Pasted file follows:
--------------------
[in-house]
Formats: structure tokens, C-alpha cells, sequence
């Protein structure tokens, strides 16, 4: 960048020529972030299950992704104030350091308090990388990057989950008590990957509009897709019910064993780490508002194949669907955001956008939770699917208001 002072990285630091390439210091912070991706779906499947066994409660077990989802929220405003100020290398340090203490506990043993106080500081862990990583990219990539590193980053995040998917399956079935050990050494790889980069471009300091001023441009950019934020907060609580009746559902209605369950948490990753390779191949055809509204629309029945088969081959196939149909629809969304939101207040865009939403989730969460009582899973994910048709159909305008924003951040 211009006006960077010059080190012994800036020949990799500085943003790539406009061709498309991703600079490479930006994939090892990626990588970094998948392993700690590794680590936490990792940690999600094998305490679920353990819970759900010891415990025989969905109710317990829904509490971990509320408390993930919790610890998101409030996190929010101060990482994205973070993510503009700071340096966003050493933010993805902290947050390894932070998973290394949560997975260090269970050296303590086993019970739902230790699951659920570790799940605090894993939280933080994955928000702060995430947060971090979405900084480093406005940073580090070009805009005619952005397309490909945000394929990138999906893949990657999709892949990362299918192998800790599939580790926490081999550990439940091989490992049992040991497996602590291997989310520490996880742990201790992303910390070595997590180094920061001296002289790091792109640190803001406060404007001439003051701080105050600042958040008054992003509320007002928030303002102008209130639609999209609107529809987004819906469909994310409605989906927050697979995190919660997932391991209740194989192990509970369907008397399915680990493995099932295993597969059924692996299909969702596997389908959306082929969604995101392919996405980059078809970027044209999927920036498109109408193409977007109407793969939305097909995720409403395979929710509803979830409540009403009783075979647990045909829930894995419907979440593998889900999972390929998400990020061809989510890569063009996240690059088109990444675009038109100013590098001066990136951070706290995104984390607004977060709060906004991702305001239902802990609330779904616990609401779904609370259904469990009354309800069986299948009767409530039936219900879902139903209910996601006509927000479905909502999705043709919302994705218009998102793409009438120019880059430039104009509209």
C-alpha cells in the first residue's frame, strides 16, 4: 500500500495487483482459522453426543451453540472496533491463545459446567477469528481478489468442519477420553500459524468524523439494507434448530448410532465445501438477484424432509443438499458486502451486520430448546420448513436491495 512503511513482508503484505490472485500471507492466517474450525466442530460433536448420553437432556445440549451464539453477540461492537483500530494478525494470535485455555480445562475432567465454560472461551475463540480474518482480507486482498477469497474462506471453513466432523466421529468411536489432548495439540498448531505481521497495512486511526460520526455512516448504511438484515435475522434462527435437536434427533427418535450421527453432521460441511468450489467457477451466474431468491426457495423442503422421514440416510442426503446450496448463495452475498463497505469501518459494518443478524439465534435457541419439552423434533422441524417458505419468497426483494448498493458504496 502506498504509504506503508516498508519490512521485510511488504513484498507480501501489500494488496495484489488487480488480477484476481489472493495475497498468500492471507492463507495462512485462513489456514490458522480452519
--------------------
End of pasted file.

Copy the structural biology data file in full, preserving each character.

[in-house]
Formats: structure tokens, C-alpha cells, sequence
């Protein structure tokens, strides 16, 4: 960048020529972030299950992704104030350091308090990388990057989950008590990957509009897709019910064993780490508002194949669907955001956008939770699917208001 002072990285630091390439210091912070991706779906499947066994409660077990989802929220405003100020290398340090203490506990043993106080500081862990990583990219990539590193980053995040998917399956079935050990050494790889980069471009300091001023441009950019934020907060609580009746559902209605369950948490990753390779191949055809509204629309029945088969081959196939149909629809969304939101207040865009939403989730969460009582899973994910048709159909305008924003951040 211009006006960077010059080190012994800036020949990799500085943003790539406009061709498309991703600079490479930006994939090892990626990588970094998948392993700690590794680590936490990792940690999600094998305490679920353990819970759900010891415990025989969905109710317990829904509490971990509320408390993930919790610890998101409030996190929010101060990482994205973070993510503009700071340096966003050493933010993805902290947050390894932070998973290394949560997975260090269970050296303590086993019970739902230790699951659920570790799940605090894993939280933080994955928000702060995430947060971090979405900084480093406005940073580090070009805009005619952005397309490909945000394929990138999906893949990657999709892949990362299918192998800790599939580790926490081999550990439940091989490992049992040991497996602590291997989310520490996880742990201790992303910390070595997590180094920061001296002289790091792109640190803001406060404007001439003051701080105050600042958040008054992003509320007002928030303002102008209130639609999209609107529809987004819906469909994310409605989906927050697979995190919660997932391991209740194989192990509970369907008397399915680990493995099932295993597969059924692996299909969702596997389908959306082929969604995101392919996405980059078809970027044209999927920036498109109408193409977007109407793969939305097909995720409403395979929710509803979830409540009403009783075979647990045909829930894995419907979440593998889900999972390929998400990020061809989510890569063009996240690059088109990444675009038109100013590098001066990136951070706290995104984390607004977060709060906004991702305001239902802990609330779904616990609401779904609370259904469990009354309800069986299948009767409530039936219900879902139903209910996601006509927000479905909502999705043709919302994705218009998102793409009438120019880059430039104009509209």
C-alpha cells in the first residue's frame, strides 16, 4: 500500500495487483482459522453426543451453540472496533491463545459446567477469528481478489468442519477420553500459524468524523439494507434448530448410532465445501438477484424432509443438499458486502451486520430448546420448513436491495 512503511513482508503484505490472485500471507492466517474450525466442530460433536448420553437432556445440549451464539453477540461492537483500530494478525494470535485455555480445562475432567465454560472461551475463540480474518482480507486482498477469497474462506471453513466432523466421529468411536489432548495439540498448531505481521497495512486511526460520526455512516448504511438484515435475522434462527435437536434427533427418535450421527453432521460441511468450489467457477451466474431468491426457495423442503422421514440416510442426503446450496448463495452475498463497505469501518459494518443478524439465534435457541419439552423434533422441524417458505419468497426483494448498493458504496 502506498504509504506503508516498508519490512521485510511488504513484498507480501501489500494488496495484489488487480488480477484476481489472493495475497498468500492471507492463507495462512485462513489456514490458522480452519